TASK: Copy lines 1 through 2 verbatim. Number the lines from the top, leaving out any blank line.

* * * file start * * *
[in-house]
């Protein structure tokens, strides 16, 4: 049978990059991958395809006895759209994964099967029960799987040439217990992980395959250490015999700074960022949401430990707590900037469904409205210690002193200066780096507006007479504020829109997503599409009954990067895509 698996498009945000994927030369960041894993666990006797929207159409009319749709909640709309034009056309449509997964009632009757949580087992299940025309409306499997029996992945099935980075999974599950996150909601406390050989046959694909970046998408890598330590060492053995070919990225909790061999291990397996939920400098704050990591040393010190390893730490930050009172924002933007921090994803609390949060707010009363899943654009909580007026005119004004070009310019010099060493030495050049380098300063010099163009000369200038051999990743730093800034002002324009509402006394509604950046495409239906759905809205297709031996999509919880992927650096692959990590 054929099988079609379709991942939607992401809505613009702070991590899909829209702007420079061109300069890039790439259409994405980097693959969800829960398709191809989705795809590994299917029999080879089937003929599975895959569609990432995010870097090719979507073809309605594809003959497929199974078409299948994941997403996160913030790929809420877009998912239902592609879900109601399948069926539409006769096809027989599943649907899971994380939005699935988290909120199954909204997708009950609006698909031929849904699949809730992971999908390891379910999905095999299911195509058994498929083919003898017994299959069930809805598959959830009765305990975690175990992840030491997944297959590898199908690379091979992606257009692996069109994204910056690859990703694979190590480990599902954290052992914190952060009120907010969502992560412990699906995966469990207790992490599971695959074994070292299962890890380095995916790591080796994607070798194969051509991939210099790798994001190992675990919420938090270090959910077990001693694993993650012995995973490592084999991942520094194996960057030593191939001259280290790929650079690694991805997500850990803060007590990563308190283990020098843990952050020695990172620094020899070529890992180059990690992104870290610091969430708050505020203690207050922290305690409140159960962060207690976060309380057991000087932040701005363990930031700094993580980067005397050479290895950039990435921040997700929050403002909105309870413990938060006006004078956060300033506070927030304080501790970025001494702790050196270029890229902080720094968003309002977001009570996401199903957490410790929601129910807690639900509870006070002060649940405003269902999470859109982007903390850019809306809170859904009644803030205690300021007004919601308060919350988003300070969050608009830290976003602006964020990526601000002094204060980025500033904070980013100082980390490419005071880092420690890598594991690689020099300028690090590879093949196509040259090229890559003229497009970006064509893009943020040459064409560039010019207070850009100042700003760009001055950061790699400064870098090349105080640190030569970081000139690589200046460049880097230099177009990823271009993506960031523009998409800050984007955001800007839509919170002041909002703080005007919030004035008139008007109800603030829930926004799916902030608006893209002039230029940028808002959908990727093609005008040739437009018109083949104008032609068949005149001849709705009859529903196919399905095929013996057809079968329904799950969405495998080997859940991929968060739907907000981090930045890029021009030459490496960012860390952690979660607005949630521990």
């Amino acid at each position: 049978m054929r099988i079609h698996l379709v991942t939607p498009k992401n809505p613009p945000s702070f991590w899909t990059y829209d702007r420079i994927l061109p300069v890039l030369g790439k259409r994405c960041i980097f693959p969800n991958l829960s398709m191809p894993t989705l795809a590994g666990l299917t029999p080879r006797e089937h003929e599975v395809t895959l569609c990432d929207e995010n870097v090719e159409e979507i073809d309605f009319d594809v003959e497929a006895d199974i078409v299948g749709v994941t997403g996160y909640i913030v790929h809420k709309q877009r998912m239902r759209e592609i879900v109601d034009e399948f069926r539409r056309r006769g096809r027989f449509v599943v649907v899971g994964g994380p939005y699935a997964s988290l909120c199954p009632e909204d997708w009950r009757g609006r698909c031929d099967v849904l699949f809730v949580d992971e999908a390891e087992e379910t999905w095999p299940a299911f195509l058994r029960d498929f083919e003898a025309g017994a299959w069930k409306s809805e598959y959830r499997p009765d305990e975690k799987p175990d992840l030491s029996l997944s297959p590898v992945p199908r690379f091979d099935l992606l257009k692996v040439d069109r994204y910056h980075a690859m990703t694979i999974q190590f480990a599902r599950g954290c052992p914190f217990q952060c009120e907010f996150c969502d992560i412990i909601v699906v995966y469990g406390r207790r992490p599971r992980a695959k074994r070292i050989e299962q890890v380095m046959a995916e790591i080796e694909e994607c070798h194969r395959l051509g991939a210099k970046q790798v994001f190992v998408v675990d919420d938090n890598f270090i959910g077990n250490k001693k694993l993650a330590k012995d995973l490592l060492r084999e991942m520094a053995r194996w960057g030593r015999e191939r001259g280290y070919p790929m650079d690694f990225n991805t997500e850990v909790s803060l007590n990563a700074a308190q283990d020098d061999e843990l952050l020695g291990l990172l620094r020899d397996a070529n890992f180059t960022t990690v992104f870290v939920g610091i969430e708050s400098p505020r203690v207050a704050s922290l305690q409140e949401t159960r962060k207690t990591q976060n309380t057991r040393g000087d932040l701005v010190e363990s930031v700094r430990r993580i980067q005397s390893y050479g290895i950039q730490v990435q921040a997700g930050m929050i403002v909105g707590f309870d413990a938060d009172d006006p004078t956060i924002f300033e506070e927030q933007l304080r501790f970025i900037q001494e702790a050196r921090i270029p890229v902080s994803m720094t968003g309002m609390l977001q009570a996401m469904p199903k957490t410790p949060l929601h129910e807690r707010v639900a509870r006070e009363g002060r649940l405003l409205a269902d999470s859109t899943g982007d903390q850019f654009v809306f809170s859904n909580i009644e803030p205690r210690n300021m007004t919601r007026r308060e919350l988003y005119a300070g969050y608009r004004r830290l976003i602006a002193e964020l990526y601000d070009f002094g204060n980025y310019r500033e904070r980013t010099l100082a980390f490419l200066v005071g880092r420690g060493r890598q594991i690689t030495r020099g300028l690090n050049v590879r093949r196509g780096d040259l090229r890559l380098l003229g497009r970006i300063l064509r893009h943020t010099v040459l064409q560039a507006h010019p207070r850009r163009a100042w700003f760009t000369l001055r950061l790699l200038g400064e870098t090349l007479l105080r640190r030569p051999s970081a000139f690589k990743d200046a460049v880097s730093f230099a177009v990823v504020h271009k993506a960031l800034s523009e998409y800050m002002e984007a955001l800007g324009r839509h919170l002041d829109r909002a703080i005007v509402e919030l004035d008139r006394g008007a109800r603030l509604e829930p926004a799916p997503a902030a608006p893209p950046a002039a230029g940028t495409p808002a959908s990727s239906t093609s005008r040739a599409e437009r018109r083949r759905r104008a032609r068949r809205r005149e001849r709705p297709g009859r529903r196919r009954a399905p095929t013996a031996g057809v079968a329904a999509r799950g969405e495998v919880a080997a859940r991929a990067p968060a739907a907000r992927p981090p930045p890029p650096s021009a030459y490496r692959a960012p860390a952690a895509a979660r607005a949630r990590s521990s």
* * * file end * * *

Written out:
[in-house]
């Protein structure tokens, strides 16, 4: 049978990059991958395809006895759209994964099967029960799987040439217990992980395959250490015999700074960022949401430990707590900037469904409205210690002193200066780096507006007479504020829109997503599409009954990067895509 698996498009945000994927030369960041894993666990006797929207159409009319749709909640709309034009056309449509997964009632009757949580087992299940025309409306499997029996992945099935980075999974599950996150909601406390050989046959694909970046998408890598330590060492053995070919990225909790061999291990397996939920400098704050990591040393010190390893730490930050009172924002933007921090994803609390949060707010009363899943654009909580007026005119004004070009310019010099060493030495050049380098300063010099163009000369200038051999990743730093800034002002324009509402006394509604950046495409239906759905809205297709031996999509919880992927650096692959990590 054929099988079609379709991942939607992401809505613009702070991590899909829209702007420079061109300069890039790439259409994405980097693959969800829960398709191809989705795809590994299917029999080879089937003929599975895959569609990432995010870097090719979507073809309605594809003959497929199974078409299948994941997403996160913030790929809420877009998912239902592609879900109601399948069926539409006769096809027989599943649907899971994380939005699935988290909120199954909204997708009950609006698909031929849904699949809730992971999908390891379910999905095999299911195509058994498929083919003898017994299959069930809805598959959830009765305990975690175990992840030491997944297959590898199908690379091979992606257009692996069109994204910056690859990703694979190590480990599902954290052992914190952060009120907010969502992560412990699906995966469990207790992490599971695959074994070292299962890890380095995916790591080796994607070798194969051509991939210099790798994001190992675990919420938090270090959910077990001693694993993650012995995973490592084999991942520094194996960057030593191939001259280290790929650079690694991805997500850990803060007590990563308190283990020098843990952050020695990172620094020899070529890992180059990690992104870290610091969430708050505020203690207050922290305690409140159960962060207690976060309380057991000087932040701005363990930031700094993580980067005397050479290895950039990435921040997700929050403002909105309870413990938060006006004078956060300033506070927030304080501790970025001494702790050196270029890229902080720094968003309002977001009570996401199903957490410790929601129910807690639900509870006070002060649940405003269902999470859109982007903390850019809306809170859904009644803030205690300021007004919601308060919350988003300070969050608009830290976003602006964020990526601000002094204060980025500033904070980013100082980390490419005071880092420690890598594991690689020099300028690090590879093949196509040259090229890559003229497009970006064509893009943020040459064409560039010019207070850009100042700003760009001055950061790699400064870098090349105080640190030569970081000139690589200046460049880097230099177009990823271009993506960031523009998409800050984007955001800007839509919170002041909002703080005007919030004035008139008007109800603030829930926004799916902030608006893209002039230029940028808002959908990727093609005008040739437009018109083949104008032609068949005149001849709705009859529903196919399905095929013996057809079968329904799950969405495998080997859940991929968060739907907000981090930045890029021009030459490496960012860390952690979660607005949630521990």